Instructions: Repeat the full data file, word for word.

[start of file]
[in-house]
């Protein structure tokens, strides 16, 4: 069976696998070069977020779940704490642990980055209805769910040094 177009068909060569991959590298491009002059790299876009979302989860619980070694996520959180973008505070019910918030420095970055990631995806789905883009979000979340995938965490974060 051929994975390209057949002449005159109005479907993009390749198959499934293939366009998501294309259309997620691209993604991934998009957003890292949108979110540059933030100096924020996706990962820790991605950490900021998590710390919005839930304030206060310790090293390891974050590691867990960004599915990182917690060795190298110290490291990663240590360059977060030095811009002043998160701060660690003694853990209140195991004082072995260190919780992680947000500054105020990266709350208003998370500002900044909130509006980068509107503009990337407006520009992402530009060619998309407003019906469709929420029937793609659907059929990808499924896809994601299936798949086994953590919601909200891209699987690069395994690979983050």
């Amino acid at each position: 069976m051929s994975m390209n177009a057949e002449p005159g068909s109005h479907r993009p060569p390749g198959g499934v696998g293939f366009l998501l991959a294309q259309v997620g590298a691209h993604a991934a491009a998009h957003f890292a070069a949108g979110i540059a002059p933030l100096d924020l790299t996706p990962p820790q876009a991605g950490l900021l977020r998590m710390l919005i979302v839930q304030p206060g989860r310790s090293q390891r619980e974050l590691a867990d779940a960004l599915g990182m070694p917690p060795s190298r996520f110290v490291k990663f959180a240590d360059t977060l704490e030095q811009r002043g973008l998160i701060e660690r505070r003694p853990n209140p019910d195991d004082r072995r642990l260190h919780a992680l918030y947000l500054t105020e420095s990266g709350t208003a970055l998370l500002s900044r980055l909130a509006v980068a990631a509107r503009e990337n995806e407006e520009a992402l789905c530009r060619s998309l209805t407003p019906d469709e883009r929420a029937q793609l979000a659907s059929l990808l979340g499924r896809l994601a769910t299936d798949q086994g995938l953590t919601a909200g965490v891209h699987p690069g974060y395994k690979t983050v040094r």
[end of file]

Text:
[in-house]
């Protein structure tokens, strides 16, 4: 069976696998070069977020779940704490642990980055209805769910040094 177009068909060569991959590298491009002059790299876009979302989860619980070694996520959180973008505070019910918030420095970055990631995806789905883009979000979340995938965490974060 051929994975390209057949002449005159109005479907993009390749198959499934293939366009998501294309259309997620691209993604991934998009957003890292949108979110540059933030100096924020996706990962820790991605950490900021998590710390919005839930304030206060310790090293390891974050590691867990960004599915990182917690060795190298110290490291990663240590360059977060030095811009002043998160701060660690003694853990209140195991004082072995260190919780992680947000500054105020990266709350208003998370500002900044909130509006980068509107503009990337407006520009992402530009060619998309407003019906469709929420029937793609659907059929990808499924896809994601299936798949086994953590919601909200891209699987690069395994690979983050």
């Amino acid at each position: 069976m051929s994975m390209n177009a057949e002449p005159g068909s109005h479907r993009p060569p390749g198959g499934v696998g293939f366009l998501l991959a294309q259309v997620g590298a691209h993604a991934a491009a998009h957003f890292a070069a949108g979110i540059a002059p933030l100096d924020l790299t996706p990962p820790q876009a991605g950490l900021l977020r998590m710390l919005i979302v839930q304030p206060g989860r310790s090293q390891r619980e974050l590691a867990d779940a960004l599915g990182m070694p917690p060795s190298r996520f110290v490291k990663f959180a240590d360059t977060l704490e030095q811009r002043g973008l998160i701060e660690r505070r003694p853990n209140p019910d195991d004082r072995r642990l260190h919780a992680l918030y947000l500054t105020e420095s990266g709350t208003a970055l998370l500002s900044r980055l909130a509006v980068a990631a509107r503009e990337n995806e407006e520009a992402l789905c530009r060619s998309l209805t407003p019906d469709e883009r929420a029937q793609l979000a659907s059929l990808l979340g499924r896809l994601a769910t299936d798949q086994g995938l953590t919601a909200g965490v891209h699987p690069g974060y395994k690979t983050v040094r």